Lunching in Heidelberg was fun. My companions were determined to have schnitzel, so we checked the menus of a number of cafes for this regional specialty. Since I expected that the schnitzels would be large and I had been well fed on the MT, I chose the liver dumpling soup. Ah, my German/Hungarian heritage drew me to it. This was a soup my mother made often, when I was growing up and I was eager to try the Heidelberg version. I was not disappointed. Both dumplings and broth were excellent and filling. And I was right, the schnitzels Jenn and Karen ordered were gigantic!
After lunch we split off to wander Heidelberg’s Alstadt. Many people were out on such a nice day, but the Rambler was running out of gas. I thought I’d seek out a church and sit down for a while in relative solitude. Saying a few prayers wouldn’t hurt either. Luckily I ran into Chad, our cruise manager who knew the area well. Because this is a more Protestant area , I was looking for a Catholic Church.
They are had to tell apart sometimes because in Lutheran areas, the Lutherans simply took over many of the existing Catholic Churches. He pointed me to one, although I’m still not sure it was Catholic. I liked it though, as it was quite plain and a change from the over-the-top baroque churches so common in Bavaria and Austria.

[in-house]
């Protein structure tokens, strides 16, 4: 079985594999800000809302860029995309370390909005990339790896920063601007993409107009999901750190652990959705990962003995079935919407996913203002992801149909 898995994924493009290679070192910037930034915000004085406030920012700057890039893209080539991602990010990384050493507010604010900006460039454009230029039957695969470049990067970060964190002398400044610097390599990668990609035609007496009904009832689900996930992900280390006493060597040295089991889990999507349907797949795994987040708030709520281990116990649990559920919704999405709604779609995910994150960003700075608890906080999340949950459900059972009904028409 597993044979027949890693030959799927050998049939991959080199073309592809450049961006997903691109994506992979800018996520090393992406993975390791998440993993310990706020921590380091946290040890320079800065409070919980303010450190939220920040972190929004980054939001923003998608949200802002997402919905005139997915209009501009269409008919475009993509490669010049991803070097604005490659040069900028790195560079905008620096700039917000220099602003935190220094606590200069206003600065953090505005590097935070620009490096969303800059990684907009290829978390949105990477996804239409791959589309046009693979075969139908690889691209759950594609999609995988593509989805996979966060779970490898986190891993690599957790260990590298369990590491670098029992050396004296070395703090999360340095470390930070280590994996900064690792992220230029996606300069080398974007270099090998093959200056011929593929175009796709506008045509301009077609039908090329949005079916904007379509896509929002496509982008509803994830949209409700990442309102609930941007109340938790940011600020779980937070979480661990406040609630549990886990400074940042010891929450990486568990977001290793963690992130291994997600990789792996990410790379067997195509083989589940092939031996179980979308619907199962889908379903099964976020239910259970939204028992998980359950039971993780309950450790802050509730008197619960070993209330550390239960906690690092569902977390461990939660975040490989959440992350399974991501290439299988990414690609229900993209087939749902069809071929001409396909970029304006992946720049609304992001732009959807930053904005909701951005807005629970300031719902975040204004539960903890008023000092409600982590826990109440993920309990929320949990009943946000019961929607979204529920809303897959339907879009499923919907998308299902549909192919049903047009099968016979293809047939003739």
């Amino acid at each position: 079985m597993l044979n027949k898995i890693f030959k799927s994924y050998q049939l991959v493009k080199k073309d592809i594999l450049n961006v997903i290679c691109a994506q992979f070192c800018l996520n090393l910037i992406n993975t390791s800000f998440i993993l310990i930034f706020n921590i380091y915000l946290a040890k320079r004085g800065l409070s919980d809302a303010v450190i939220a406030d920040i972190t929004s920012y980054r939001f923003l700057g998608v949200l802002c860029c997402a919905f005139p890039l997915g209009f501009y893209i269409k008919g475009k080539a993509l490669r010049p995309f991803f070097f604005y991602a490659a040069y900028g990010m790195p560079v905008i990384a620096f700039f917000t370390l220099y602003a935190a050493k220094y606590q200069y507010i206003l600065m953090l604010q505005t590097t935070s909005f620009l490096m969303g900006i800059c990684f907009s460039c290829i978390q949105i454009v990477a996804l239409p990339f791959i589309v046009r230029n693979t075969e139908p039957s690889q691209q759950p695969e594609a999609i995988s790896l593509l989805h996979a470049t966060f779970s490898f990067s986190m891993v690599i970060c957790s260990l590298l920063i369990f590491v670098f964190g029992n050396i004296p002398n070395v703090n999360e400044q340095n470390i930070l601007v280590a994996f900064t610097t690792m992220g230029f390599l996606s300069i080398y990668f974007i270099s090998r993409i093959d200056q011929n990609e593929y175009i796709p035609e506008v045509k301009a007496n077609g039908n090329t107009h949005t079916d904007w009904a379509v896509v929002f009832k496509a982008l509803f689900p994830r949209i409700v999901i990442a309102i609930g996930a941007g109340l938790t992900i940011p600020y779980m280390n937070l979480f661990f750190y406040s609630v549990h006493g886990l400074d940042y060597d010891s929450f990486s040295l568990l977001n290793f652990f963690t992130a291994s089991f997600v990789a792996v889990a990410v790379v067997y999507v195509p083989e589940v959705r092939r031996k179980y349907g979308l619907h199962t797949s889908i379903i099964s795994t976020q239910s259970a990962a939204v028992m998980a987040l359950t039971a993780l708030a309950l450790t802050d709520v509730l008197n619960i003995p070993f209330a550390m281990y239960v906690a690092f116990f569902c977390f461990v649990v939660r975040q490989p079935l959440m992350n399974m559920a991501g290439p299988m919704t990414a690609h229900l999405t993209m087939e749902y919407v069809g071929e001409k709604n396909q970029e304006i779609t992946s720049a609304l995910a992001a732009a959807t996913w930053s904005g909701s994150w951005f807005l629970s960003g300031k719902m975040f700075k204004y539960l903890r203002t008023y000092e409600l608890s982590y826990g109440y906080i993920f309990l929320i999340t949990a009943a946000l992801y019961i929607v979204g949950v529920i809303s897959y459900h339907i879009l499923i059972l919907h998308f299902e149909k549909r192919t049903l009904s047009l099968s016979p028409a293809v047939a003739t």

After a brief bus ride, we saw the Maria Theresa waiting for us. We quickly boarded, the gangplank was hauled up and we were on our way to Miltenberg. Before I forget, I must mention a Rudesheim product that I have enjoyed for a long time. I didn’t realize until it was too late, that the Ramblers probably could have visited the Asbach Uralt Visitor Center in Rudesheim where they produce Asbach Uralt Brandy.
Asbach was my Dad’s favorite after dinner drink, although he wasn’t much of a drinker. I saw it on the shelf in a local liquor store some years ago, bought a bottle and realized I enjoyed it too. Asbach was readily available on the Maria Theresa , and particularly delicious in a German coffee with a little sugar and whipped cream. A similar drink is a Rudesheim specialty and some of our fellow cruisers enjoyed on the previous day.